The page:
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Tuesday, 26 March, 2002, 15:22 GMT
RSC plans get cautious welcome
Royal Shakespeare Company theatre
The RSC theatre would be knocked down and rebuilt
Plans to build a new theatre village at the site of the Royal Shakespeare Theatre in Stratford-upon-Avon have been tentatively backed by politicians.

However there are some doubts that the 100m project may be too much of a financial risk.


We believe that the RSC has arguably the most important performing arts institution in the country

Commons committee
The Commons Culture, Media and Sport Committee said the Royal Shakespeare Company (RSC) had made a good argument for the demolition of the current 1930s-built theatre.

The proposal is part of the raft of plans designed to create a "waterfront village theatre" in Stratford.

A statement from the Commons committee gave its backing to the demolition.

It said: "We believe that the RSC has arguably the most important performing arts institution in the country, deserves and requires the optimum building and facilities.

"The devil, however, will be in the details and no final judgement is possible until these are available."

RSC production of A Russian in the Woods
The Arts Council has earmarked 50m for the theatre

The theatre auditorium has long been criticised by actors for its lack of intimacy with the audience - the balcony is further from the stage than in any other theatre in the country.

After consulting on a feasibility study, the RSC concluded the 70-year-old theatre should be bulldozed.

The plans include:

  • Construction of a completely new 1,050 seat Royal Shakespeare Theatre
  • Creation of new backstage facilities for the Swan Theatre
  • Construction of a new auditorium as an extension to the existing The Other Place theatre
  • Creation of teaching and support facilities for the new RSC Academy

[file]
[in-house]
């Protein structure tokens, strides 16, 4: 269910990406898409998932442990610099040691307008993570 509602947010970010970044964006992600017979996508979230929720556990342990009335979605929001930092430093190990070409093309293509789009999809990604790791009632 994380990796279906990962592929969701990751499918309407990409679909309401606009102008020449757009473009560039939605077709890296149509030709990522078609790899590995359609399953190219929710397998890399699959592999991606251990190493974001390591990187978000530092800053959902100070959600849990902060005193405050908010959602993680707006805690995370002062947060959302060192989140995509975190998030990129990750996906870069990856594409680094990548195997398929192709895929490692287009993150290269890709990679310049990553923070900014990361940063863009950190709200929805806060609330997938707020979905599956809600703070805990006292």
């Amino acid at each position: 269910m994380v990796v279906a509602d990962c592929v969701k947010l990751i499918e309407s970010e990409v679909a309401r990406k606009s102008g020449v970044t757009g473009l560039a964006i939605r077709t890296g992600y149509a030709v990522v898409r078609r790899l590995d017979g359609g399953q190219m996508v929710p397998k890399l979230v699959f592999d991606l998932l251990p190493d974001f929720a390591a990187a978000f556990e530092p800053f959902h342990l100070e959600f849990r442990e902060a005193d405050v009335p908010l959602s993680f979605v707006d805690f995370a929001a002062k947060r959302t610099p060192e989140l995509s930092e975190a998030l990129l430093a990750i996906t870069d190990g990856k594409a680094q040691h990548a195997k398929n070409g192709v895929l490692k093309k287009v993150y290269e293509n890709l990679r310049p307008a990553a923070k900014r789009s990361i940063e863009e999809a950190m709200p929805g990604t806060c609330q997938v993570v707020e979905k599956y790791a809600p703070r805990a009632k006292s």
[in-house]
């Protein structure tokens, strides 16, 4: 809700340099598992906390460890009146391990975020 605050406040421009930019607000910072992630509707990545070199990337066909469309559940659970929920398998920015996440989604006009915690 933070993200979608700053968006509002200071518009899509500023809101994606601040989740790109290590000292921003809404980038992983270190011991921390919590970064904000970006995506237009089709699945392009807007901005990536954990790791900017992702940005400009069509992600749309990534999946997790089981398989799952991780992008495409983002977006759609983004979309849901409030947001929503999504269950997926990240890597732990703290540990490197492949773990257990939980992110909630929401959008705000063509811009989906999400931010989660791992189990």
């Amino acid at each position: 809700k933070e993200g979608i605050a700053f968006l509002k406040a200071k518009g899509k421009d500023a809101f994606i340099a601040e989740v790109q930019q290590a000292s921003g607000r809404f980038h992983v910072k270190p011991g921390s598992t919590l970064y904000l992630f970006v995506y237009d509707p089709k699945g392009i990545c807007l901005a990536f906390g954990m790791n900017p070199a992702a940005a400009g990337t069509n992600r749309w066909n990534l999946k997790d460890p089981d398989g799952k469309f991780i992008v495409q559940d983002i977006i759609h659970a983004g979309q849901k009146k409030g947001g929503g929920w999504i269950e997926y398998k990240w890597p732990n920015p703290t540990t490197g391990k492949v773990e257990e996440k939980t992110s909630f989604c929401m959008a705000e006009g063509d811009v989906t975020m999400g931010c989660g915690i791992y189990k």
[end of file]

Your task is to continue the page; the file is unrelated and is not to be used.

The Arts Council has already earmarked 50m for modernising the theatre and the RSC has been busy raising money in the US.

The Commons committee is also keen for National Lottery money to be used.

Earlier Adrian Noble, artistic director of the RSC, hit back at critics of his record at the theatre company.

The company has endured a barrage of criticisms over a series of decisions in the last year, including moves to leave its Barbican home in London and its demolition plans in Stratford.


Critics of the changes at the RSC would like, preserved in aspic, Stratford in the 1950s

Adrian Noble
But in an interview with the Independent on Tuesday Noble was unrepentant.

"Only by changing do we have any hope of passing on a vibrant theatre tradition to the next generation," he said.

He described his task as "trying to rebuild the RSC" and commented that "change was never going to be easy".

Poor reviews

Last week the company was forced to deny that it was gagging employees after the introduction of a confidentiality clause in the contracts of all permanent and contract employees, forbidding them from disclosing any details of future productions.

RSC production of A Russian in the Woods
The Arts Council has earmarked 50m for the theatre
And the latest production of A Midsummer Night's Dream in Stratford opened to poor reviews.

A number of senior figures have left, including senior associate director Terry Hands and Edward Hall, son of RSC founder Sir Peter Hall, after disagreements over his production of Edward III.

In the interview Noble admitted that the RSC had turned "from the darlings of British culture into one of its pariahs".

But Noble argued that he was managing a "continuous revolution" and said: "It sometimes feels like critics of the changes at the RSC would like, preserved in aspic, an idea of Stratford in the 1950s."

He vigorously defended his coming season at the Roundhouse in London, where the RSC will be presenting a "promenade season" of three late Shakespeare plays: The Winter's Tale, The Tempest and Pericles.

But, as if in anticipation of a continuing bumpy ride from the critics, Noble added: "What a shame to damned by so many before an actor has set foot on stage."

See also:

28 Mar 01 | Arts
RSC eyes new home
28 Mar 01 | Arts
RSC: Shakespeare and beyond
24 May 01 | Arts
RSC announces shake-up
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